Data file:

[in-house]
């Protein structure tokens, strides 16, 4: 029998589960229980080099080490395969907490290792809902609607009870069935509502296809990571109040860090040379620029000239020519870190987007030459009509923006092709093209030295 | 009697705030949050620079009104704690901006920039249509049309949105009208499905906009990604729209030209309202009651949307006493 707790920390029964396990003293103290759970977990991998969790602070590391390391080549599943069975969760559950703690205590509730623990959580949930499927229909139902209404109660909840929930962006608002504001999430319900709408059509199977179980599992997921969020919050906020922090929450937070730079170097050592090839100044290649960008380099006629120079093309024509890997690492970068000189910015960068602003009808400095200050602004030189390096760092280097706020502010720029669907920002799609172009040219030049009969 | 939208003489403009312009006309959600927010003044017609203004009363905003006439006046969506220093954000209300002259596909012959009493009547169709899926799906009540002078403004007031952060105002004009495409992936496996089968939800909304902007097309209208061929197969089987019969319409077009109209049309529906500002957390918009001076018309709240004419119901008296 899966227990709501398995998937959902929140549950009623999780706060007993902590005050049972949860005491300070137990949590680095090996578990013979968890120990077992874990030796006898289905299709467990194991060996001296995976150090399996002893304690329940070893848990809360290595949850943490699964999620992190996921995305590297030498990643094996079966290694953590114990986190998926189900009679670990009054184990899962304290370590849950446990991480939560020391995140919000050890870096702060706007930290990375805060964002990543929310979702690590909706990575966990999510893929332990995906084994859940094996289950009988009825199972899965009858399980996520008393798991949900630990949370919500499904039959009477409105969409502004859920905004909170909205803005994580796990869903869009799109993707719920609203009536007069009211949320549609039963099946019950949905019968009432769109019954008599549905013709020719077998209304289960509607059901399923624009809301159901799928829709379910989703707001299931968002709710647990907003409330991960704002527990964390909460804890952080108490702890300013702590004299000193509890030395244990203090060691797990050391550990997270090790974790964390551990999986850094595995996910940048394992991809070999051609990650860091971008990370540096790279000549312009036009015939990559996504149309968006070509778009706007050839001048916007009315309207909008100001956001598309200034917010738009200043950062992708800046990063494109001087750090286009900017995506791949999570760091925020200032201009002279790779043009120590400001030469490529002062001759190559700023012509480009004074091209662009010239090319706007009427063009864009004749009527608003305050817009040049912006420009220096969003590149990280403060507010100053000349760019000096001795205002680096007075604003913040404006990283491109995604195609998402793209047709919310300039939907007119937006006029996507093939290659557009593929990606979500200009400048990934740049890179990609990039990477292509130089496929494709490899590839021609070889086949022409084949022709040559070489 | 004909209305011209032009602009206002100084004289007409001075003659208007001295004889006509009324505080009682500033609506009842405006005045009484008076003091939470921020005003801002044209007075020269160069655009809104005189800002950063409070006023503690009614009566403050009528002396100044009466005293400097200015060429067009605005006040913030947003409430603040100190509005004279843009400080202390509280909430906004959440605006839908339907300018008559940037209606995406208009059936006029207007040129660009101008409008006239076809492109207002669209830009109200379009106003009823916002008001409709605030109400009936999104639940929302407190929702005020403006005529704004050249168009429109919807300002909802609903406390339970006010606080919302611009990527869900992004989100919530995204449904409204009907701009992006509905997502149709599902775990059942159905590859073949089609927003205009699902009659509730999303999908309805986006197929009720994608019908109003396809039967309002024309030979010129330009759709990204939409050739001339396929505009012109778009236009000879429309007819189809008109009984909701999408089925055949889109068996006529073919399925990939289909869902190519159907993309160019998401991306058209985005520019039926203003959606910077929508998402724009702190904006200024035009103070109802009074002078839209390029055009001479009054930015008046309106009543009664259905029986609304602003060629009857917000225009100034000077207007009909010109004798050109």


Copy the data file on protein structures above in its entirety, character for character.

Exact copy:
[in-house]
């Protein structure tokens, strides 16, 4: 029998589960229980080099080490395969907490290792809902609607009870069935509502296809990571109040860090040379620029000239020519870190987007030459009509923006092709093209030295 | 009697705030949050620079009104704690901006920039249509049309949105009208499905906009990604729209030209309202009651949307006493 707790920390029964396990003293103290759970977990991998969790602070590391390391080549599943069975969760559950703690205590509730623990959580949930499927229909139902209404109660909840929930962006608002504001999430319900709408059509199977179980599992997921969020919050906020922090929450937070730079170097050592090839100044290649960008380099006629120079093309024509890997690492970068000189910015960068602003009808400095200050602004030189390096760092280097706020502010720029669907920002799609172009040219030049009969 | 939208003489403009312009006309959600927010003044017609203004009363905003006439006046969506220093954000209300002259596909012959009493009547169709899926799906009540002078403004007031952060105002004009495409992936496996089968939800909304902007097309209208061929197969089987019969319409077009109209049309529906500002957390918009001076018309709240004419119901008296 899966227990709501398995998937959902929140549950009623999780706060007993902590005050049972949860005491300070137990949590680095090996578990013979968890120990077992874990030796006898289905299709467990194991060996001296995976150090399996002893304690329940070893848990809360290595949850943490699964999620992190996921995305590297030498990643094996079966290694953590114990986190998926189900009679670990009054184990899962304290370590849950446990991480939560020391995140919000050890870096702060706007930290990375805060964002990543929310979702690590909706990575966990999510893929332990995906084994859940094996289950009988009825199972899965009858399980996520008393798991949900630990949370919500499904039959009477409105969409502004859920905004909170909205803005994580796990869903869009799109993707719920609203009536007069009211949320549609039963099946019950949905019968009432769109019954008599549905013709020719077998209304289960509607059901399923624009809301159901799928829709379910989703707001299931968002709710647990907003409330991960704002527990964390909460804890952080108490702890300013702590004299000193509890030395244990203090060691797990050391550990997270090790974790964390551990999986850094595995996910940048394992991809070999051609990650860091971008990370540096790279000549312009036009015939990559996504149309968006070509778009706007050839001048916007009315309207909008100001956001598309200034917010738009200043950062992708800046990063494109001087750090286009900017995506791949999570760091925020200032201009002279790779043009120590400001030469490529002062001759190559700023012509480009004074091209662009010239090319706007009427063009864009004749009527608003305050817009040049912006420009220096969003590149990280403060507010100053000349760019000096001795205002680096007075604003913040404006990283491109995604195609998402793209047709919310300039939907007119937006006029996507093939290659557009593929990606979500200009400048990934740049890179990609990039990477292509130089496929494709490899590839021609070889086949022409084949022709040559070489 | 004909209305011209032009602009206002100084004289007409001075003659208007001295004889006509009324505080009682500033609506009842405006005045009484008076003091939470921020005003801002044209007075020269160069655009809104005189800002950063409070006023503690009614009566403050009528002396100044009466005293400097200015060429067009605005006040913030947003409430603040100190509005004279843009400080202390509280909430906004959440605006839908339907300018008559940037209606995406208009059936006029207007040129660009101008409008006239076809492109207002669209830009109200379009106003009823916002008001409709605030109400009936999104639940929302407190929702005020403006005529704004050249168009429109919807300002909802609903406390339970006010606080919302611009990527869900992004989100919530995204449904409204009907701009992006509905997502149709599902775990059942159905590859073949089609927003205009699902009659509730999303999908309805986006197929009720994608019908109003396809039967309002024309030979010129330009759709990204939409050739001339396929505009012109778009236009000879429309007819189809008109009984909701999408089925055949889109068996006529073919399925990939289909869902190519159907993309160019998401991306058209985005520019039926203003959606910077929508998402724009702190904006200024035009103070109802009074002078839209390029055009001479009054930015008046309106009543009664259905029986609304602003060629009857917000225009100034000077207007009909010109004798050109």